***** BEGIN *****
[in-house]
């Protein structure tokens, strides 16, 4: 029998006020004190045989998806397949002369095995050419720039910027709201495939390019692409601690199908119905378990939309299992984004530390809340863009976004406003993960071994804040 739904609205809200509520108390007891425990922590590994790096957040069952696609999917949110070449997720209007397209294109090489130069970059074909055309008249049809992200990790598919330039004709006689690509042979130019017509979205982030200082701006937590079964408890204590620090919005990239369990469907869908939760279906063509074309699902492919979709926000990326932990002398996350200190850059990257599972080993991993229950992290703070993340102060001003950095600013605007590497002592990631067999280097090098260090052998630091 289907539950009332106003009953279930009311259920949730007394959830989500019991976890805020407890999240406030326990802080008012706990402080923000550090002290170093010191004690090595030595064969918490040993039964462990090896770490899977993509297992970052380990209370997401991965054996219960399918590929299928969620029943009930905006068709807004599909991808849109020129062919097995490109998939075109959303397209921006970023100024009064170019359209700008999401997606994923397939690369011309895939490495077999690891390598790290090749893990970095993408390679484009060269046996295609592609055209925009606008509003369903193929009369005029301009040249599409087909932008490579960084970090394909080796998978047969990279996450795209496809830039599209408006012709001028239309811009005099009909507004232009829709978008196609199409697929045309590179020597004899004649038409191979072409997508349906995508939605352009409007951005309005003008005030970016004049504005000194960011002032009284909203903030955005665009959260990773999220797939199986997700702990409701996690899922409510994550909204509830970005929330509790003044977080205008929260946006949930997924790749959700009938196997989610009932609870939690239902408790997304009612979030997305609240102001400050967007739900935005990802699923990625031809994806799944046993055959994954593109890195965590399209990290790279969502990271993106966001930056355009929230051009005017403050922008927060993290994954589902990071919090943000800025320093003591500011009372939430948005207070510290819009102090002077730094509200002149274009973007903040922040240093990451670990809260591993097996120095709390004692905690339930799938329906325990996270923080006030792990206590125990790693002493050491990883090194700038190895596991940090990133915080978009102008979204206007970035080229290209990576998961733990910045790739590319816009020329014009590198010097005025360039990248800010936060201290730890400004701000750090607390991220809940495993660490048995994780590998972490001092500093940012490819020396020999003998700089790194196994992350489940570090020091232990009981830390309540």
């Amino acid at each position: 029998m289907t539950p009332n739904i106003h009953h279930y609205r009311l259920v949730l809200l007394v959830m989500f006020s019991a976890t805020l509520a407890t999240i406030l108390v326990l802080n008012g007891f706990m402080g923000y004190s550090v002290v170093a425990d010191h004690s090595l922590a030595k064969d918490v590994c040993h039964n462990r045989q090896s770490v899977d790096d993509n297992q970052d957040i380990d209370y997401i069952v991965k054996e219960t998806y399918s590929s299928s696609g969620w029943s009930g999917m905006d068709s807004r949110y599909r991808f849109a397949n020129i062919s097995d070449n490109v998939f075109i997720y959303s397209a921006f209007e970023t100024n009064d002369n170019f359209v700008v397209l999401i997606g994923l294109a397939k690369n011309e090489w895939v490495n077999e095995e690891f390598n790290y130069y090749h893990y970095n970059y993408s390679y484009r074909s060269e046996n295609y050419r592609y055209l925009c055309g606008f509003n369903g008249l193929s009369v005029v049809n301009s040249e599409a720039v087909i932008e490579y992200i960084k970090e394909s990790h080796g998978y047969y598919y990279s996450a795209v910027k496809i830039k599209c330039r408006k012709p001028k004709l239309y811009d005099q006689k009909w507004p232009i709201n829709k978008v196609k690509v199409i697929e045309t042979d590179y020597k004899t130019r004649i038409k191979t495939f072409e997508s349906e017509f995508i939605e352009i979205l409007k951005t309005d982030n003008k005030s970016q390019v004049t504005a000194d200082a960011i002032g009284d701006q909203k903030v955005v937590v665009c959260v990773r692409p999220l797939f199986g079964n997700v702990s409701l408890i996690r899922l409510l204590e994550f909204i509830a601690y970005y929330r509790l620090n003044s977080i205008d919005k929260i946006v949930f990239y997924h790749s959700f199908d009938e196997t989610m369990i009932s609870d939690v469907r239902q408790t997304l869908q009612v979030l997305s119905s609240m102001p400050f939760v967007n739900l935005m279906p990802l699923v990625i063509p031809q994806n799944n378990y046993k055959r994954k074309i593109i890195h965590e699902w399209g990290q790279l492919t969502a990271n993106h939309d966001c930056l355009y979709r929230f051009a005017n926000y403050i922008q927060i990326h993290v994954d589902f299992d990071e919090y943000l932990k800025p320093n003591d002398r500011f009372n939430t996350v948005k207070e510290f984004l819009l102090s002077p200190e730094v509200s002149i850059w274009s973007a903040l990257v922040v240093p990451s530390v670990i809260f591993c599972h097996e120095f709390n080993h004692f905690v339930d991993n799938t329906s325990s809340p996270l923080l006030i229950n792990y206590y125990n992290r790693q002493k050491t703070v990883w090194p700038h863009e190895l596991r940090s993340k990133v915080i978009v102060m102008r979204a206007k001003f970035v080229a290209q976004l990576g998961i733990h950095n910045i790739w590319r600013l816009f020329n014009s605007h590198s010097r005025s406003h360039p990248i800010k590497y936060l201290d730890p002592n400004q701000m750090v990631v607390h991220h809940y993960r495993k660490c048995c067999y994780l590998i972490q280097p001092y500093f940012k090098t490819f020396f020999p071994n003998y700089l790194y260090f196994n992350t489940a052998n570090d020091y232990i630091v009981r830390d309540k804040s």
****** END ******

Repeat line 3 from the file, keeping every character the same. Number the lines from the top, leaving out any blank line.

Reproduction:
């Amino acid at each position: 029998m289907t539950p009332n739904i106003h009953h279930y609205r009311l259920v949730l809200l007394v959830m989500f006020s019991a976890t805020l509520a407890t999240i406030l108390v326990l802080n008012g007891f706990m402080g923000y004190s550090v002290v170093a425990d010191h004690s090595l922590a030595k064969d918490v590994c040993h039964n462990r045989q090896s770490v899977d790096d993509n297992q970052d957040i380990d209370y997401i069952v991965k054996e219960t998806y399918s590929s299928s696609g969620w029943s009930g999917m905006d068709s807004r949110y599909r991808f849109a397949n020129i062919s097995d070449n490109v998939f075109i997720y959303s397209a921006f209007e970023t100024n009064d002369n170019f359209v700008v397209l999401i997606g994923l294109a397939k690369n011309e090489w895939v490495n077999e095995e690891f390598n790290y130069y090749h893990y970095n970059y993408s390679y484009r074909s060269e046996n295609y050419r592609y055209l925009c055309g606008f509003n369903g008249l193929s009369v005029v049809n301009s040249e599409a720039v087909i932008e490579y992200i960084k970090e394909s990790h080796g998978y047969y598919y990279s996450a795209v910027k496809i830039k599209c330039r408006k012709p001028k004709l239309y811009d005099q006689k009909w507004p232009i709201n829709k978008v196609k690509v199409i697929e045309t042979d590179y020597k004899t130019r004649i038409k191979t495939f072409e997508s349906e017509f995508i939605e352009i979205l409007k951005t309005d982030n003008k005030s970016q390019v004049t504005a000194d200082a960011i002032g009284d701006q909203k903030v955005v937590v665009c959260v990773r692409p999220l797939f199986g079964n997700v702990s409701l408890i996690r899922l409510l204590e994550f909204i509830a601690y970005y929330r509790l620090n003044s977080i205008d919005k929260i946006v949930f990239y997924h790749s959700f199908d009938e196997t989610m369990i009932s609870d939690v469907r239902q408790t997304l869908q009612v979030l997305s119905s609240m102001p400050f939760v967007n739900l935005m279906p990802l699923v990625i063509p031809q994806n799944n378990y046993k055959r994954k074309i593109i890195h965590e699902w399209g990290q790279l492919t969502a990271n993106h939309d966001c930056l355009y979709r929230f051009a005017n926000y403050i922008q927060i990326h993290v994954d589902f299992d990071e919090y943000l932990k800025p320093n003591d002398r500011f009372n939430t996350v948005k207070e510290f984004l819009l102090s002077p200190e730094v509200s002149i850059w274009s973007a903040l990257v922040v240093p990451s530390v670990i809260f591993c599972h097996e120095f709390n080993h004692f905690v339930d991993n799938t329906s325990s809340p996270l923080l006030i229950n792990y206590y125990n992290r790693q002493k050491t703070v990883w090194p700038h863009e190895l596991r940090s993340k990133v915080i978009v102060m102008r979204a206007k001003f970035v080229a290209q976004l990576g998961i733990h950095n910045i790739w590319r600013l816009f020329n014009s605007h590198s010097r005025s406003h360039p990248i800010k590497y936060l201290d730890p002592n400004q701000m750090v990631v607390h991220h809940y993960r495993k660490c048995c067999y994780l590998i972490q280097p001092y500093f940012k090098t490819f020396f020999p071994n003998y700089l790194y260090f196994n992350t489940a052998n570090d020091y232990i630091v009981r830390d309540k804040s």